Archetune-Up – Shanna’s Motley Crew

(Shanna, Sisay’s Legacy l Art by Magali Villeneuve)

A Most Cherished Legacy

Hello, and welcome back to Archetune-Up, an article series devoted to using the Theme pages on EDHREC to help tweak a reader-submitted deck!

Taking a break from the past two months of five-color decks, this month we are looking at a two-color deck submitted by reader Nathan! Nathan submitted a Shanna, Sisay’s Legacy list that he’d put together after pulling a foil Shanna from a Dominaria prerelease.

The goal for this deck was to be a bit different than the typical Rhys the Redeemed or Trostani, Selesnya’s Voice deck: we want to utilize creature tokens to provide considerable power and toughness boost to Shanna, and we want to take advantage of the fact that most token decks don’t go tall, opting instead to go wide.

Another thing that Nathan mentioned is that his meta is very diverse, ranging from competitive Narset, Enlightened Master decks to very casual kitchen table decks. Nathan is looking for the deck to be tweaked in such a way that it can do a little something no matter what deck he is playing against.

 

G/W Shanna Tokens by Nathan

Comander (1)
Creatures (22)
Instants (16)
Sorceries (4)
Artifacts (6)
Enchantments (13)
Planeswalkers (3)
Lands (35)


Just glancing at Nathan’s deck, you can see his theme is clear: tokens! Lots and lots of tokens! Unlike the new Populate deck from Commander 2019, here we care about quantity over quality. Forget a single 4/4 Rhino, give us four 1/1 Soldiers!

There were a few things that stood out to me when going through Nathan’s deck. Token-makers that only do so once, like Raise the Alarm and Servo Exhibition, seemed like they weren’t pulling their weight. Conversely, slower, repeatable token-makers such as Oviya Pashiri, Sage Lifecrafter, and Hanweir Militia Captain seemed too slow to make an impact. The last thing I noticed was there were a lot of cards that rely on being ahead on board like Inspired Charge, Second Harvest, and Strength in Numbers. These cards are only helpful to you when you’re in a good position and are complete duds when you’re behind.

I’m excited to show you all that I came up with after taking these considerations into account, so let’s get into it!


Hah! The Convoke’s on You!

One of the newest themes on EDHREC is the Convoke theme; it’s an interesting one, as it’s similar to the Token theme page that we’re going to be discussing later. The difference here is that while it focuses on a specific mechanic, it also includes cards that care about tapping your creatures for an effect, or cards that inevitably care about creatures, such as Cryptolith Rite or Loxodon Hierarch.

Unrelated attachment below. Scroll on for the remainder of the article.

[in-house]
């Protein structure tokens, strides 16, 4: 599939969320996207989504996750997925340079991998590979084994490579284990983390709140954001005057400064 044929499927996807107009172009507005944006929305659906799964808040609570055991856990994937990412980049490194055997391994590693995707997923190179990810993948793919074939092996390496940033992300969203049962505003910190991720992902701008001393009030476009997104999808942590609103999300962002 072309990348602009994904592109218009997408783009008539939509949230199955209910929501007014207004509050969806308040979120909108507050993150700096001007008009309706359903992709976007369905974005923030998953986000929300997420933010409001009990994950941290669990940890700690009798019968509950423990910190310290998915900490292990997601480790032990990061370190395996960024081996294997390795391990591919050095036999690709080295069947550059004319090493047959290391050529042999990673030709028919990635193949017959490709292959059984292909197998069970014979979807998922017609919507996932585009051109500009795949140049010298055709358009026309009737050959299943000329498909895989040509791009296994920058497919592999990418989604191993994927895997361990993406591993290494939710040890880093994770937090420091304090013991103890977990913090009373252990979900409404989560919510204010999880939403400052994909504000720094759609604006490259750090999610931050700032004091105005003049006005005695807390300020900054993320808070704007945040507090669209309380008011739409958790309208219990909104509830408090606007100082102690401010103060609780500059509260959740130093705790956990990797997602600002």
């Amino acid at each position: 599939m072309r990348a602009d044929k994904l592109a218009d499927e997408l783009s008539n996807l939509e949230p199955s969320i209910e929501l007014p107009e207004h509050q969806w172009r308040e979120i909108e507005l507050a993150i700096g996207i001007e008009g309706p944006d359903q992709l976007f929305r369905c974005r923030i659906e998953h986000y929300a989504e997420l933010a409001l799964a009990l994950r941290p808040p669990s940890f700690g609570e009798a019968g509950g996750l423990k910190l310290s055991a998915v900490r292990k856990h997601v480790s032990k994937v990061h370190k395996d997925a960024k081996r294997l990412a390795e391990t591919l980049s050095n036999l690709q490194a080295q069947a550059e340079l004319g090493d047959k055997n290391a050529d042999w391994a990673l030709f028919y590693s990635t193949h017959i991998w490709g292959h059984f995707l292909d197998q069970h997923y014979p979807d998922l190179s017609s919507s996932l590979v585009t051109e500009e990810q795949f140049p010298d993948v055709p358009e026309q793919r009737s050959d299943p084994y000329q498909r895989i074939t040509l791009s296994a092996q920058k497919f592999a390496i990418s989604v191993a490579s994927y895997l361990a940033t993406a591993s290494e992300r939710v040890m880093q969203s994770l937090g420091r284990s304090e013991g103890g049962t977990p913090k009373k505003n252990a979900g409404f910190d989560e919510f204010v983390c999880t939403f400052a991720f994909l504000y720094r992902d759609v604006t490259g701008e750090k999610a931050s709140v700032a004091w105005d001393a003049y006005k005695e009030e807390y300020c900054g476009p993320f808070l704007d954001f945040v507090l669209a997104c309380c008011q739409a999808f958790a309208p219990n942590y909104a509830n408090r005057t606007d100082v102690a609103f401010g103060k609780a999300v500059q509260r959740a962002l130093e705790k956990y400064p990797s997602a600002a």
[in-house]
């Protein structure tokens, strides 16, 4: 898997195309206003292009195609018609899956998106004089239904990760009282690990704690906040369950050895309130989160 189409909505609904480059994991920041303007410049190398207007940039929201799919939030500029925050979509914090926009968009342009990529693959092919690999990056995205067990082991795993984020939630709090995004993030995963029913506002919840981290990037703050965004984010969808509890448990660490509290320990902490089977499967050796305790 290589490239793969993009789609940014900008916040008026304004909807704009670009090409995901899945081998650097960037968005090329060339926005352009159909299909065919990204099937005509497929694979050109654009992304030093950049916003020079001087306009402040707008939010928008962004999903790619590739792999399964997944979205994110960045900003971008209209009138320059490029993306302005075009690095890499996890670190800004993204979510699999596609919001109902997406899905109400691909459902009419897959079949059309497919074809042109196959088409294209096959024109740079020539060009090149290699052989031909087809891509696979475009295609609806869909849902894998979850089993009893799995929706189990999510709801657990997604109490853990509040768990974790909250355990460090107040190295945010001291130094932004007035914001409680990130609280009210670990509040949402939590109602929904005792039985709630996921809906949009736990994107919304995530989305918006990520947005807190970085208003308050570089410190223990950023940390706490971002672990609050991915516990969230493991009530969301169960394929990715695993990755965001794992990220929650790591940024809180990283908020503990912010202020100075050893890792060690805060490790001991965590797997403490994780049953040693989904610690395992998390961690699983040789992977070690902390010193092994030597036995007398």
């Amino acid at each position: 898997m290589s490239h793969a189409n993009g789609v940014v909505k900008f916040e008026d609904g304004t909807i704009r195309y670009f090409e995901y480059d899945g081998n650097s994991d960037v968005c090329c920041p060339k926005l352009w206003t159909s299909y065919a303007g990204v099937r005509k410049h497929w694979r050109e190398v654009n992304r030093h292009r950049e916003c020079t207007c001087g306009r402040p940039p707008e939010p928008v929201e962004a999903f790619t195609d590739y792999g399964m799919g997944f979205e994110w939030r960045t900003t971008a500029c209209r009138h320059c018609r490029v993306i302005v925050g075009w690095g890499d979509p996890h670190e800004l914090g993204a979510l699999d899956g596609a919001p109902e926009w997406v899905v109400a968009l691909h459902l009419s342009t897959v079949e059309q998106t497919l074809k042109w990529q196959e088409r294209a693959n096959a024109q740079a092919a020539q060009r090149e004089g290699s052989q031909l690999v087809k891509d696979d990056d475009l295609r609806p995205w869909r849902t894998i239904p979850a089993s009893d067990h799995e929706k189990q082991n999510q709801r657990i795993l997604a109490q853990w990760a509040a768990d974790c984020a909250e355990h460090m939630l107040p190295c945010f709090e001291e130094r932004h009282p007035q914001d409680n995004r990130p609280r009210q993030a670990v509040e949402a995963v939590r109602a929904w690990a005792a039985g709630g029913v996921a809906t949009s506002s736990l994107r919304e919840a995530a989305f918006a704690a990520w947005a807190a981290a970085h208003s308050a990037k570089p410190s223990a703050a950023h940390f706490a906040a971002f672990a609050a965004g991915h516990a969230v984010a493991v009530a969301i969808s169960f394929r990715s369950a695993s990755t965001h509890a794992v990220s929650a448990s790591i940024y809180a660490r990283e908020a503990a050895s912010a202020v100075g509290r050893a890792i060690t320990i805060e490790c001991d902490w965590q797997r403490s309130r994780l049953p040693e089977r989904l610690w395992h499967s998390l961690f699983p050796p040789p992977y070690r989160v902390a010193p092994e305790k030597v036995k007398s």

Sitting in the top row of the High Synergy cards on this page are March of the Multitudes and Glare of Subdual. March was already in Nathan’s deck, and it was the card that inspired me to check out this theme in the first place. Glare is a powerful card that gives your tokens a new lease on life: normally a bunch of 1/1s without any anthems aren’t that much of a concern, but with Glare of Subdual, your 1/1s can tap down any beefy beaters or troublesome artifacts, either offensively or defensively! They can even do this the turn they come out because it’s Glare’s activated ability, not the creatures’, so summoning sickness doesn’t apply! This enchantment is a great utility piece that, when combined with cards like March of the Multitudes, can either end games quickly or take you from being behind to being ahead.

The last two cards I added from this theme are Citywide Bust and Assure//Assemble. Citywide Bust is a board wipe that will keep your tokens alive while also clearing away the biggest threats on the board. Conditional board wipes in this deck are quite good, as they will usually only hit Shanna, who can easily be cast again on the cheap. Assure//Assemble, on the other hand, can either protect a key creature from removal *cough*Shanna*cough*, or allow us to quickly rebuild after a board wipe. Creating 6 power spread across three bodies (each of which has vigilance, mind you) for 6 mana at instant speed is no joke! What puts this over the top of other one-shot cards I mentioned earlier is its versatility, since it’s able to shift function throughout the game.


Hate is a Strong (but Accurate) Word